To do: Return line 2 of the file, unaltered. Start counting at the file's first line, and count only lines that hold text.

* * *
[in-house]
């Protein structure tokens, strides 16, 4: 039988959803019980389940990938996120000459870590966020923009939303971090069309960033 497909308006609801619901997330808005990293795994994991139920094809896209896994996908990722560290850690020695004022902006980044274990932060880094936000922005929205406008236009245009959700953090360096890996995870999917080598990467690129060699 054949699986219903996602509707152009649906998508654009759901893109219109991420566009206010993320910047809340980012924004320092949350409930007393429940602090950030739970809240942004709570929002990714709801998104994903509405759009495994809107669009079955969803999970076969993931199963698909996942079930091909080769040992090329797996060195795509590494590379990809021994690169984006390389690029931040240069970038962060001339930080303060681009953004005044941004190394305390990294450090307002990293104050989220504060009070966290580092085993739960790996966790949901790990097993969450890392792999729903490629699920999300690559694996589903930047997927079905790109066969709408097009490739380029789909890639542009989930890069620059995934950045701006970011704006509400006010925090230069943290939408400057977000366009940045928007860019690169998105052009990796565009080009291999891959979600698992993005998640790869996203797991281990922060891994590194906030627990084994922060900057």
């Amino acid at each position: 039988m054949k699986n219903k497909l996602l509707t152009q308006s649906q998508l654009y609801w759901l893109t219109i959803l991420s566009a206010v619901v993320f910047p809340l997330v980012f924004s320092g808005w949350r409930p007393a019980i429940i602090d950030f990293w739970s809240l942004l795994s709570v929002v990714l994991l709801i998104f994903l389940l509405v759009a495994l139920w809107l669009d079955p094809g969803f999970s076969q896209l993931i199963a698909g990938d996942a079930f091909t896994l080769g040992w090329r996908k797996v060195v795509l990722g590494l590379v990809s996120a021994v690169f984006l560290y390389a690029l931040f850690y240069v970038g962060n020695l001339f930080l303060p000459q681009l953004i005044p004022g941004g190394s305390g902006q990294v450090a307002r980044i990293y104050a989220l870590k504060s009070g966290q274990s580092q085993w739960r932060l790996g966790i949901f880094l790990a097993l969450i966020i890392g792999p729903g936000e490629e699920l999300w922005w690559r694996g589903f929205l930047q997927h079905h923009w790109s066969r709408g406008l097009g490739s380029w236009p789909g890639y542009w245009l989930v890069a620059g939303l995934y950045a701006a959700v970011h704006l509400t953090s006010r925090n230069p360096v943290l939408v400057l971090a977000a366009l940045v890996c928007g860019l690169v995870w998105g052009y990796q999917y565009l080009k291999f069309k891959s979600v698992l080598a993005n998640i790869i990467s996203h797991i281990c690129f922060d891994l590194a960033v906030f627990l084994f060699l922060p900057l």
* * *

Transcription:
């Protein structure tokens, strides 16, 4: 039988959803019980389940990938996120000459870590966020923009939303971090069309960033 497909308006609801619901997330808005990293795994994991139920094809896209896994996908990722560290850690020695004022902006980044274990932060880094936000922005929205406008236009245009959700953090360096890996995870999917080598990467690129060699 054949699986219903996602509707152009649906998508654009759901893109219109991420566009206010993320910047809340980012924004320092949350409930007393429940602090950030739970809240942004709570929002990714709801998104994903509405759009495994809107669009079955969803999970076969993931199963698909996942079930091909080769040992090329797996060195795509590494590379990809021994690169984006390389690029931040240069970038962060001339930080303060681009953004005044941004190394305390990294450090307002990293104050989220504060009070966290580092085993739960790996966790949901790990097993969450890392792999729903490629699920999300690559694996589903930047997927079905790109066969709408097009490739380029789909890639542009989930890069620059995934950045701006970011704006509400006010925090230069943290939408400057977000366009940045928007860019690169998105052009990796565009080009291999891959979600698992993005998640790869996203797991281990922060891994590194906030627990084994922060900057």